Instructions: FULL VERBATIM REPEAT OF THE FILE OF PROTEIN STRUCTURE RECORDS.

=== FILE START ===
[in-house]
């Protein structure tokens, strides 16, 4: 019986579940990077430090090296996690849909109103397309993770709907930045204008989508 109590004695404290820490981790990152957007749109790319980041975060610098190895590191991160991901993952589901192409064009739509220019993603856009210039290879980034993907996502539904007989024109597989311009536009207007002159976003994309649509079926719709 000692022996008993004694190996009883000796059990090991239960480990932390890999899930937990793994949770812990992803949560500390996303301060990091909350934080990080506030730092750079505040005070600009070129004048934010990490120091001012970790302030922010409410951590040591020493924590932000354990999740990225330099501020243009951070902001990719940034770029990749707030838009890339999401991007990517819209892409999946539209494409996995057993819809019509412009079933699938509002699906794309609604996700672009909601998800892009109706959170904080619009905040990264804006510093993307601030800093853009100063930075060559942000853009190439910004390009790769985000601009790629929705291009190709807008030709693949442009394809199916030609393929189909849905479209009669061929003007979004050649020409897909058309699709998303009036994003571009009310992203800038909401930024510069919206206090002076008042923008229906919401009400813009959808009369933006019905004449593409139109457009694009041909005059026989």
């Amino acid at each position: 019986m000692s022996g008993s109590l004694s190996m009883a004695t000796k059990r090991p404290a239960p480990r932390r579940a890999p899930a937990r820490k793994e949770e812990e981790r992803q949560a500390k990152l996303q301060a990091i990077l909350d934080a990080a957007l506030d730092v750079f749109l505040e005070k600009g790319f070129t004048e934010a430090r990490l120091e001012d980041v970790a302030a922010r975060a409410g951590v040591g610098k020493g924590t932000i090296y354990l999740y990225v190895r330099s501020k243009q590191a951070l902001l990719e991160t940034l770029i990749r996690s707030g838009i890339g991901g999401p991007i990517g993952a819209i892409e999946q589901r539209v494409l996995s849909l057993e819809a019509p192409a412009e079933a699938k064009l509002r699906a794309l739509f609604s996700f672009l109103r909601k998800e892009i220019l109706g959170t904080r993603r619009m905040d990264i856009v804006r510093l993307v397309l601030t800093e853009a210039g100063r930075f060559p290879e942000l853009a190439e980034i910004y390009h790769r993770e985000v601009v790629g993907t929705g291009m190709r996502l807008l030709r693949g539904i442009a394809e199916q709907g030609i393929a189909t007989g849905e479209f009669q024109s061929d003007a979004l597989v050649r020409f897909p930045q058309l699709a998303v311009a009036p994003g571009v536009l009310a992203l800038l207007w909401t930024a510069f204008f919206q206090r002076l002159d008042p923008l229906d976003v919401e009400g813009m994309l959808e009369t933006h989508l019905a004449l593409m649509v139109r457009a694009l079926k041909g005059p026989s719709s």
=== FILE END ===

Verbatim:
[in-house]
């Protein structure tokens, strides 16, 4: 019986579940990077430090090296996690849909109103397309993770709907930045204008989508 109590004695404290820490981790990152957007749109790319980041975060610098190895590191991160991901993952589901192409064009739509220019993603856009210039290879980034993907996502539904007989024109597989311009536009207007002159976003994309649509079926719709 000692022996008993004694190996009883000796059990090991239960480990932390890999899930937990793994949770812990992803949560500390996303301060990091909350934080990080506030730092750079505040005070600009070129004048934010990490120091001012970790302030922010409410951590040591020493924590932000354990999740990225330099501020243009951070902001990719940034770029990749707030838009890339999401991007990517819209892409999946539209494409996995057993819809019509412009079933699938509002699906794309609604996700672009909601998800892009109706959170904080619009905040990264804006510093993307601030800093853009100063930075060559942000853009190439910004390009790769985000601009790629929705291009190709807008030709693949442009394809199916030609393929189909849905479209009669061929003007979004050649020409897909058309699709998303009036994003571009009310992203800038909401930024510069919206206090002076008042923008229906919401009400813009959808009369933006019905004449593409139109457009694009041909005059026989």
């Amino acid at each position: 019986m000692s022996g008993s109590l004694s190996m009883a004695t000796k059990r090991p404290a239960p480990r932390r579940a890999p899930a937990r820490k793994e949770e812990e981790r992803q949560a500390k990152l996303q301060a990091i990077l909350d934080a990080a957007l506030d730092v750079f749109l505040e005070k600009g790319f070129t004048e934010a430090r990490l120091e001012d980041v970790a302030a922010r975060a409410g951590v040591g610098k020493g924590t932000i090296y354990l999740y990225v190895r330099s501020k243009q590191a951070l902001l990719e991160t940034l770029i990749r996690s707030g838009i890339g991901g999401p991007i990517g993952a819209i892409e999946q589901r539209v494409l996995s849909l057993e819809a019509p192409a412009e079933a699938k064009l509002r699906a794309l739509f609604s996700f672009l109103r909601k998800e892009i220019l109706g959170t904080r993603r619009m905040d990264i856009v804006r510093l993307v397309l601030t800093e853009a210039g100063r930075f060559p290879e942000l853009a190439e980034i910004y390009h790769r993770e985000v601009v790629g993907t929705g291009m190709r996502l807008l030709r693949g539904i442009a394809e199916q709907g030609i393929a189909t007989g849905e479209f009669q024109s061929d003007a979004l597989v050649r020409f897909p930045q058309l699709a998303v311009a009036p994003g571009v536009l009310a992203l800038l207007w909401t930024a510069f204008f919206q206090r002076l002159d008042p923008l229906d976003v919401e009400g813009m994309l959808e009369t933006h989508l019905a004449l593409m649509v139109r457009a694009l079926k041909g005059p026989s719709s």